These individual touchpoints can impact how a customer perceives a brand’s overall Customer Experience, and each presents an opportunity to delight and guide them along their journey.
Customer journey touchpoints can occur through both offline and online channels, regardless of whether they are within a brand’s control.
Channels where interactions can take place along the customer journey:
The number of customer journey touchpoints, and the time it takes to travel across each stage of the customer journey, can vary based on multiple factors, including:
1. Customer preferences (e.g., how they prefer to reseaarch, purchase, contact support, etc.)
2. Relevance and significance of the goal (e.g., purchasing a car vs. purchasing a pen)
3. The channels through which companies choose to interact with customers
A customer journey map provides a way for brands to understand better what a customer or customer persona might experience along their journey.
It helps familiarize them with the following items (among other things) for each stage of a specific customer journey for their customers:
The goals they are looking to accomplish
What they are expecting to be able to do
The touchpoints they may encounter
The emotions or frustrations they may be feeling
The pain points (and the “wins”) they may meet
Mapping your customer journey allows CX professionals to easily visualize every possible way a customer can interact with their brand as they travel across their journey. It also helps organize how they can go about providing a positive experience with each interaction.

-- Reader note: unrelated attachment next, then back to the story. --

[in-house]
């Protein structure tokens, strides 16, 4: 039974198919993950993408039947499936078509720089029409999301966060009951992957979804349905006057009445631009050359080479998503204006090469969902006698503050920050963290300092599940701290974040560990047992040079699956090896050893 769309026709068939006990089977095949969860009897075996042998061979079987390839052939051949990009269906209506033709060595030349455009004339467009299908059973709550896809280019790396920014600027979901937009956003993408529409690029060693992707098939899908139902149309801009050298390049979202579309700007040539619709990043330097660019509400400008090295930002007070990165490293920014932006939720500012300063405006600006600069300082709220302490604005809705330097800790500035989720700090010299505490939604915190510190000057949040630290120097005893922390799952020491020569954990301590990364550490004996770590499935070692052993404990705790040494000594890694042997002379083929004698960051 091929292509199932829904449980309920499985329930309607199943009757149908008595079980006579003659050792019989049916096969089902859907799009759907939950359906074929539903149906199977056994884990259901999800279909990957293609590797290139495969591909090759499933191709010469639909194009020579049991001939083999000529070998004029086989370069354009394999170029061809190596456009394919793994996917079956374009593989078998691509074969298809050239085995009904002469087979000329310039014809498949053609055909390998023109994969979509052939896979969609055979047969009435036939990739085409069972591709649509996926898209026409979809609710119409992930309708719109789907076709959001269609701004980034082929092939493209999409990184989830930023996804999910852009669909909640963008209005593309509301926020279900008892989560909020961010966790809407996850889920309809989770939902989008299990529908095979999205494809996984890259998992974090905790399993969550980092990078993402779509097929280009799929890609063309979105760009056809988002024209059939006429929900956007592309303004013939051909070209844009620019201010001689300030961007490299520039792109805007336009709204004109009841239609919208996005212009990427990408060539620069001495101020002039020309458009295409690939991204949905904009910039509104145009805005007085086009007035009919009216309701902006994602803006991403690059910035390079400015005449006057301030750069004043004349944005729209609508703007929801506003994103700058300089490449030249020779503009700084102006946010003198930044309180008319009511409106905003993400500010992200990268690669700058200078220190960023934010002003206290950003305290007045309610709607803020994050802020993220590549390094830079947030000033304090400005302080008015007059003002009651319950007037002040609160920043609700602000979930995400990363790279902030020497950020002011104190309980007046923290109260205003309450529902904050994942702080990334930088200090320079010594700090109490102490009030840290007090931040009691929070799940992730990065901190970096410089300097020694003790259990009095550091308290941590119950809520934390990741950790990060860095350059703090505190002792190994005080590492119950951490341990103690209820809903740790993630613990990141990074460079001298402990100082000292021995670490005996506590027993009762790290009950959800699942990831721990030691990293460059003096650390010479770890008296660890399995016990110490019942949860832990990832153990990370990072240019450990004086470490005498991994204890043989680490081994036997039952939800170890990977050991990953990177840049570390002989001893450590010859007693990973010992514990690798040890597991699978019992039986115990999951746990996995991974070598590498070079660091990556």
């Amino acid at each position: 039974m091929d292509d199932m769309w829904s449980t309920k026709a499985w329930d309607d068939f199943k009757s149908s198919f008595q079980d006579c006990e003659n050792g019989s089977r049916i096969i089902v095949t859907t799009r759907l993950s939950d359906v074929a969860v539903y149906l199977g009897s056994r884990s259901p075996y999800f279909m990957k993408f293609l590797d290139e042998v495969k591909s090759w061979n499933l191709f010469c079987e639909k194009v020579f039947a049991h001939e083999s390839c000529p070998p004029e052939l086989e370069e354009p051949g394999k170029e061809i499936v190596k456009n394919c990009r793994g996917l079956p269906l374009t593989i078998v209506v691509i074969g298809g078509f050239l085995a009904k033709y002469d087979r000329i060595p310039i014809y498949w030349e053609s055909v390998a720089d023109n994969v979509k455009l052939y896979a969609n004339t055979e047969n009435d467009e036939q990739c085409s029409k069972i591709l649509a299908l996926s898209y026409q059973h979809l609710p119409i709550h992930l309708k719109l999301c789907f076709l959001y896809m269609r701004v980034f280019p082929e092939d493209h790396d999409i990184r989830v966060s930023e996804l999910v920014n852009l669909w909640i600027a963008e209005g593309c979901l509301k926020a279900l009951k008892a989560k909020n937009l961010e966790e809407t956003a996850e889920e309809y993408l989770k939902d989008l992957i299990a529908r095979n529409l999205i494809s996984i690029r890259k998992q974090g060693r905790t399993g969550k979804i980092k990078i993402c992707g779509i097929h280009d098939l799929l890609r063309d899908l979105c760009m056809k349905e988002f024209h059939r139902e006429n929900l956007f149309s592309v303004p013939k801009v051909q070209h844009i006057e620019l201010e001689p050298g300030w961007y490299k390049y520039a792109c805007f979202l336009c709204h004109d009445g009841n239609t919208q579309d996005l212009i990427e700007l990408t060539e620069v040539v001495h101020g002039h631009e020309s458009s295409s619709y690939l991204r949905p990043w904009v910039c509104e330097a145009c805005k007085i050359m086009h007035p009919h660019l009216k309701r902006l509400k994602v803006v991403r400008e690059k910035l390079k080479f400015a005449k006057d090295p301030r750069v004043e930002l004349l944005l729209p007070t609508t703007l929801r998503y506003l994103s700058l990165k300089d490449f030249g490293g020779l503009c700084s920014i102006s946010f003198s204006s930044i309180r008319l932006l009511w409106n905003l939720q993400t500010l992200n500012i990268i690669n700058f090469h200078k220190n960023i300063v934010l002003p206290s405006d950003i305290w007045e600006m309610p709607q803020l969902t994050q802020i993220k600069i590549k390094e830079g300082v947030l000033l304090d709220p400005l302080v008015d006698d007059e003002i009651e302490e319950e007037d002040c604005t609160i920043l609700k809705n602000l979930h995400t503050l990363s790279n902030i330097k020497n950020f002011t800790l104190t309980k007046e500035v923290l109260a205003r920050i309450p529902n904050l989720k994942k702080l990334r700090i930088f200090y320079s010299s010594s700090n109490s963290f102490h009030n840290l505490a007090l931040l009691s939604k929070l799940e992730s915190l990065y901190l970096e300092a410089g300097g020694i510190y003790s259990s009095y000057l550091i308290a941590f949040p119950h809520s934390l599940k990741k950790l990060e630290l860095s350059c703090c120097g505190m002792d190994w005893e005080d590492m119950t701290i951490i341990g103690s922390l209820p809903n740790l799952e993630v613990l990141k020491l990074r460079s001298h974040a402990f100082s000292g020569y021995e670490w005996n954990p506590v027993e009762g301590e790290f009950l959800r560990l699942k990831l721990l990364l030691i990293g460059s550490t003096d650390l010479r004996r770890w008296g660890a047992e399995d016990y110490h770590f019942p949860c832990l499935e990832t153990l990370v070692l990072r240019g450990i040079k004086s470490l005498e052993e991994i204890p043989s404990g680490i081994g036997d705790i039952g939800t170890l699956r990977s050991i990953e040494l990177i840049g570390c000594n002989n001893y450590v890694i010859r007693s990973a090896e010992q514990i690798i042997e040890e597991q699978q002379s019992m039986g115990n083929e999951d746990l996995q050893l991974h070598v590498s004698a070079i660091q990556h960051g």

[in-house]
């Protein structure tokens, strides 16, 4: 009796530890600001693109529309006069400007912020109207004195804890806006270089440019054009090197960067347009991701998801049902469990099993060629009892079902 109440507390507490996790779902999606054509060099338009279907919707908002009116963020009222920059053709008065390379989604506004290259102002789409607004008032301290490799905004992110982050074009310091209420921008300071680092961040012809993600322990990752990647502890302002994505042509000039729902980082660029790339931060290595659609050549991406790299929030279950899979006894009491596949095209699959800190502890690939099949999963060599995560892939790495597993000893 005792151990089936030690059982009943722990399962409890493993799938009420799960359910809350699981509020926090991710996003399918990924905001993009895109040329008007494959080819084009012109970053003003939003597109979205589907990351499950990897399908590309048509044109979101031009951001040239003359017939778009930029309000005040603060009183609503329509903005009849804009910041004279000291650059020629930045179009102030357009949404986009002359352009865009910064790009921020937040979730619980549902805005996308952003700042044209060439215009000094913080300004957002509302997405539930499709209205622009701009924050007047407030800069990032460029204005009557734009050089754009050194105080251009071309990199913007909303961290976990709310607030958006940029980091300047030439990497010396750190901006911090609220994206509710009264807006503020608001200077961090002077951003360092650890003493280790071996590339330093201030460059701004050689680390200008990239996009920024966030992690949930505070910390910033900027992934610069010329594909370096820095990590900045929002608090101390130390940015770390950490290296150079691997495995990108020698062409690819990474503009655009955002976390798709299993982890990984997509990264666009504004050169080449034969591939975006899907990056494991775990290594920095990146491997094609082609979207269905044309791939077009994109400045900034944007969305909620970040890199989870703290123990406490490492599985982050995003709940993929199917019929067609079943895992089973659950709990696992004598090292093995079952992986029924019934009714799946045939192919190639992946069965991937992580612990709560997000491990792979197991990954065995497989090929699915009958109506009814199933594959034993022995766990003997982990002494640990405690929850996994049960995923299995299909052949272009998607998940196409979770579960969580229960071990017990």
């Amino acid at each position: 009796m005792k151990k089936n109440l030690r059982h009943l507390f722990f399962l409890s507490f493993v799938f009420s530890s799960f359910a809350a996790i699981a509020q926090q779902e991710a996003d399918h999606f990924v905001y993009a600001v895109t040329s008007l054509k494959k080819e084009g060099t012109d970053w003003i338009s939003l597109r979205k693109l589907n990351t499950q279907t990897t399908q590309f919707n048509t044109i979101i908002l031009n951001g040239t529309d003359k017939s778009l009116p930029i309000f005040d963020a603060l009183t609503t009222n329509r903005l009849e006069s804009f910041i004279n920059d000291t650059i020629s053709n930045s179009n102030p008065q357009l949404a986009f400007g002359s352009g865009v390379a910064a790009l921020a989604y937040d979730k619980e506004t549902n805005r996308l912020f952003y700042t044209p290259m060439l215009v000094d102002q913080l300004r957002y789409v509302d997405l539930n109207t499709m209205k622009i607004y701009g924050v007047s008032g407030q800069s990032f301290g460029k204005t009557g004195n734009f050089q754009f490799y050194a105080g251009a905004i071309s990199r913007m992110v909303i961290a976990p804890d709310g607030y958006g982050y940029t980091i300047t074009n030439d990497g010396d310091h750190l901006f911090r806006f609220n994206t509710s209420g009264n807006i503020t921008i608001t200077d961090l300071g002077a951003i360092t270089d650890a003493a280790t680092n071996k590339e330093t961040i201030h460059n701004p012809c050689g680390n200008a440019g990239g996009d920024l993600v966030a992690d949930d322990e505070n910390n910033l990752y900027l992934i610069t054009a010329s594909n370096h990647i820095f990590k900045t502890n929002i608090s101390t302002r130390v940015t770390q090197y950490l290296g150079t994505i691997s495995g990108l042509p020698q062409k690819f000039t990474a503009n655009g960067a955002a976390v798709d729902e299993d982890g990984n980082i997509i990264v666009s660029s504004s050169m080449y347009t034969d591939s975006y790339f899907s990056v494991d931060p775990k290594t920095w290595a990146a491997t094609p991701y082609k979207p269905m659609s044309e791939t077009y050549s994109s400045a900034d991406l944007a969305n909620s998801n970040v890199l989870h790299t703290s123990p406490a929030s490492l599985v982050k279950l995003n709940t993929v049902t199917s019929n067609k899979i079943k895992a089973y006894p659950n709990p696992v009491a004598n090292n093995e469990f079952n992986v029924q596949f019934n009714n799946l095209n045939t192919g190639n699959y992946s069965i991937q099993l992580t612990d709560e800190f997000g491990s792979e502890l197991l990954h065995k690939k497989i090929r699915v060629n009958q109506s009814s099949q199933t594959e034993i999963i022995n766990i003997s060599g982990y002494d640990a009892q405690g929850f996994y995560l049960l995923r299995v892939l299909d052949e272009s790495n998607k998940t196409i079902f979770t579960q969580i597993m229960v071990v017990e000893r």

There is not one correct way for how to create a customer journey map. However, to map a customer journey, CX professionals need a firm grasp on the following about their target customer personas:
CX professionals can use different data sources to confirm many of these items. However, identifying where the pain points are in the customer journey, and customers’ emotions and frustrations along the way, can be difficult to do without asking your customers directly.
Customer feedback collected using a Voice of the Customer program is a critical complement to mapping the customer journey. It gives you not only the key insights to help you build a stronger and clearer map, but also design positive experiences at critical moments across the customer journey.
Marketing leaders - business leaders who significantly exceeded their top business goals in 2016 – were 1.5X more likely than other marketers to have a clear view of customers' journeys across channels and devices.5
US brands lose approximately $1.6T every year due to poor customer service6.
With 67% of customers saying that their standards for good experiences are higher than ever7, the need for brands to deliver exceptional experiences across the customer journey has never been higher.
To optimize the Customer Experience, brands must first understand their customers and their needs, at every step of the customer journey.
This includes answering questions such as:
What are they looking to accomplish at each stage of the customer journey?
What do they expect brands to provide them to help them accomplish their goal?
How well do they feel the brand is currently meeting these expectations?
A Voice of the Customer (VoC) program that collects customer feedback across the entire Customer Experience Landscape – on all touchpoints across each stage of the customer journey throughout the customer lifecycle – helps brands answer these questions, and visualize: